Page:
A joint test assembly (JTA) designed by Lawrence Livermore and Sandia national laboratories was recently onboard an unarmed Minuteman III intercontinental ballistic missile (ICBM), which was successfully launched from Vandenberg Air Force Base in California. The purpose of the ICBM test launch program is to validate and verify the safety, security, effectiveness and readiness of the weapon system, according to Air Force Global Strike Command.
Angela Cook, W87-0 project engineer and system manager at LLNL, said the components inside the W87-0 stockpile flight test, GT 237GM, are a combination of stockpile return hardware, mock hardware and instrumentation assemblies. The components are manufactured at the National Nuclear Security Administration’s production sites including Kansas City National Security Campus, Y-12 National Security Complex and Savannah River Site. The components are then assembled at the Pantex Plant.
“LLNL flies JTAs a few times a year and we collect data about system performance as part of the nuclear weapons stockpile stewardship program,” she said. “The data from these flight tests is analyzed by both LLNL and Sandia and incorporated in our respective annual warhead assessments for the W87-0.”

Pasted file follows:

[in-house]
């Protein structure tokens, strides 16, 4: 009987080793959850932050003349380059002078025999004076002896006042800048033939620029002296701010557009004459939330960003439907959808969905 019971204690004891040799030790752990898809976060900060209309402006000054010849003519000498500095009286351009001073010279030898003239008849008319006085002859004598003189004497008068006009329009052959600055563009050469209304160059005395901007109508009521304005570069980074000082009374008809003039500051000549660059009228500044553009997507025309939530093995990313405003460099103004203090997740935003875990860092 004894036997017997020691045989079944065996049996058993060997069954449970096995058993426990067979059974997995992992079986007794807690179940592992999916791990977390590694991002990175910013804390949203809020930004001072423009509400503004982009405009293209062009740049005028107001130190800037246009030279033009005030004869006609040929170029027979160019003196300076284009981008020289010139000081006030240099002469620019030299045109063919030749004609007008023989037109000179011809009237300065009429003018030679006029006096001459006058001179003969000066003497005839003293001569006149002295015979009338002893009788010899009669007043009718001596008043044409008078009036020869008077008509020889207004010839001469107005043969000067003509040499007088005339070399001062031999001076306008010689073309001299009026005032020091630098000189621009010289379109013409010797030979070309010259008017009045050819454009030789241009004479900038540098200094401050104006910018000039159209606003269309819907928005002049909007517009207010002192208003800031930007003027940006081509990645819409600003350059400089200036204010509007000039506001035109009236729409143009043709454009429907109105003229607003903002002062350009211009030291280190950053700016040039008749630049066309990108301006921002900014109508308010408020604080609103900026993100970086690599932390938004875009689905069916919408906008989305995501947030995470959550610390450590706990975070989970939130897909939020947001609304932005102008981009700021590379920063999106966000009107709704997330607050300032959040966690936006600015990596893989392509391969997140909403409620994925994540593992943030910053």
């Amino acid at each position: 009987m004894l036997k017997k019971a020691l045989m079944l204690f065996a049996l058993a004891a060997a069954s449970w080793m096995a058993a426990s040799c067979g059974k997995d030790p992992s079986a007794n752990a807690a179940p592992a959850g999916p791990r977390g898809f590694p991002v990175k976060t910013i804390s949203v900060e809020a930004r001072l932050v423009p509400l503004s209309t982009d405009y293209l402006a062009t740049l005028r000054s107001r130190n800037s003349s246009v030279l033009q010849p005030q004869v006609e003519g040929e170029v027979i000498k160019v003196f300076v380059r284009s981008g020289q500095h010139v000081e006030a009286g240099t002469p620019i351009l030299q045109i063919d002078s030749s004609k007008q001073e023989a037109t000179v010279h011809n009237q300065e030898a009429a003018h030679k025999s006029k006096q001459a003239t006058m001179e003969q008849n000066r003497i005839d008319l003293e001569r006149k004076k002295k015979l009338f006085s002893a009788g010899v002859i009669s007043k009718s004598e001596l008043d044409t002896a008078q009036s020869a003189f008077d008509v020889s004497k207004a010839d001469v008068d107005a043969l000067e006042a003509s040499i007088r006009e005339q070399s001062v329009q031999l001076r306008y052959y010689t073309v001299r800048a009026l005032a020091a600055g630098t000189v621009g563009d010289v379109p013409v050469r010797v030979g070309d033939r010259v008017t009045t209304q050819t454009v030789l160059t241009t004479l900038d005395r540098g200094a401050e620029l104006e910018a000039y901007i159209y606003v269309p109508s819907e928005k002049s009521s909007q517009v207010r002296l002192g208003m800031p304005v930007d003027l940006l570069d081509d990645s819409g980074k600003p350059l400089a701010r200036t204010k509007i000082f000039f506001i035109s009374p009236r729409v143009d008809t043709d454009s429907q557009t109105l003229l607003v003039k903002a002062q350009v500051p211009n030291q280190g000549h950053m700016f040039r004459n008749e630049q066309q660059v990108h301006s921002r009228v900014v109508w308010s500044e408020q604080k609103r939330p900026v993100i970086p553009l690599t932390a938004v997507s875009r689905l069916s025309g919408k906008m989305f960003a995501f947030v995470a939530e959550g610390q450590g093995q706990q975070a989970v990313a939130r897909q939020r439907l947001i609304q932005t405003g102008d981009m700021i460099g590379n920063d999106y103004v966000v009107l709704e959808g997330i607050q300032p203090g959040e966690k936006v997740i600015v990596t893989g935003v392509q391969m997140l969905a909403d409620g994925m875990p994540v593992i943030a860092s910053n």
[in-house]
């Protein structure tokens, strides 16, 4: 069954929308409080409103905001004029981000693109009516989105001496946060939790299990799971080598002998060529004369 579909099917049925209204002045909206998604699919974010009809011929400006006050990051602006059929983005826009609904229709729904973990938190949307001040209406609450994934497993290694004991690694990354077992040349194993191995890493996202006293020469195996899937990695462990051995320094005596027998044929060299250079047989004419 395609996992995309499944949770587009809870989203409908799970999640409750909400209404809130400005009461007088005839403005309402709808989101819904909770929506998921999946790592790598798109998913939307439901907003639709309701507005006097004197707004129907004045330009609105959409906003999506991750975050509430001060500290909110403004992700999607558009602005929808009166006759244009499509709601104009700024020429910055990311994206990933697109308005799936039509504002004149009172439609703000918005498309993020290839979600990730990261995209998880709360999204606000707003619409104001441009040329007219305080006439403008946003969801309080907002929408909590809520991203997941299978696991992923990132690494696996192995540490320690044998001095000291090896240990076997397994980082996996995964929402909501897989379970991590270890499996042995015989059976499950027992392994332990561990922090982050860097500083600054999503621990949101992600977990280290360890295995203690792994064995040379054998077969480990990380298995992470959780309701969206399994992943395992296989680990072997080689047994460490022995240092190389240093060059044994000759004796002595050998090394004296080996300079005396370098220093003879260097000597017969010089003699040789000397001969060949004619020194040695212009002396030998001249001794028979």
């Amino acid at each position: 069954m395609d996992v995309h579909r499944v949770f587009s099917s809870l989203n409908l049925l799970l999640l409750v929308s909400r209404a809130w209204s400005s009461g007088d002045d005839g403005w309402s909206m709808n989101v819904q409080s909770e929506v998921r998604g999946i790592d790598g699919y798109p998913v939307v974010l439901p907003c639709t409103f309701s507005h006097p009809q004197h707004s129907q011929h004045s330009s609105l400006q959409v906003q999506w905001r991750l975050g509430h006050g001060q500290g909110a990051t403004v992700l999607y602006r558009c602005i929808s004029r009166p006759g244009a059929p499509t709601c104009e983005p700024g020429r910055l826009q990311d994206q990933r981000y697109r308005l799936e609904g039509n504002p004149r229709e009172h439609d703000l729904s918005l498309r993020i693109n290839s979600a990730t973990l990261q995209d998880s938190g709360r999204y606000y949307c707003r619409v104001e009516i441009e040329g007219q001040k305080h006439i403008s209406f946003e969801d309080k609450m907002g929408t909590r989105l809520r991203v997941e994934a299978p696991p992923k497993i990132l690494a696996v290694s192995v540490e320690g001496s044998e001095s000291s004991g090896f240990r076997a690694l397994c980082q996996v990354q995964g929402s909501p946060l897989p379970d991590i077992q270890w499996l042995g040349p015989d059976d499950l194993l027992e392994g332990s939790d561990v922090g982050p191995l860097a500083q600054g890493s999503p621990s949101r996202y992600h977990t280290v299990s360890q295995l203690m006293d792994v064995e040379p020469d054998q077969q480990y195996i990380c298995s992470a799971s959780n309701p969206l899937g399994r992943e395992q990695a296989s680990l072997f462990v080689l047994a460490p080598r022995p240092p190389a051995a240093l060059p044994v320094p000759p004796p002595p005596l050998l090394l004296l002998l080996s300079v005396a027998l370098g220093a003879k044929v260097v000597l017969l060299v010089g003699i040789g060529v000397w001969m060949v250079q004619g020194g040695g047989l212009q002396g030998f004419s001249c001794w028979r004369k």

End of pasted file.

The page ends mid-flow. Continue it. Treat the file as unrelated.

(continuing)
LLNL’s Air Force Reentry Systems Group, commonly known as the AFRS Group, is responsible for overseeing warhead disassembly and inspection of LLNL components, where selected weapons are reconfigured into JTAs and rebuilt to represent the original build to the maximum extent possible. However, all special nuclear material components are replaced with either surrogate material or instrumentation.
Cook said the AFRS Group is committed to ensuring that the W87-0 stockpile is aging appropriately, and that it remains fully qualified and ready when the W87-0 becomes the first warhead fielded on the new Ground Based Strategic Deterrent (GBSD) missile later this decade.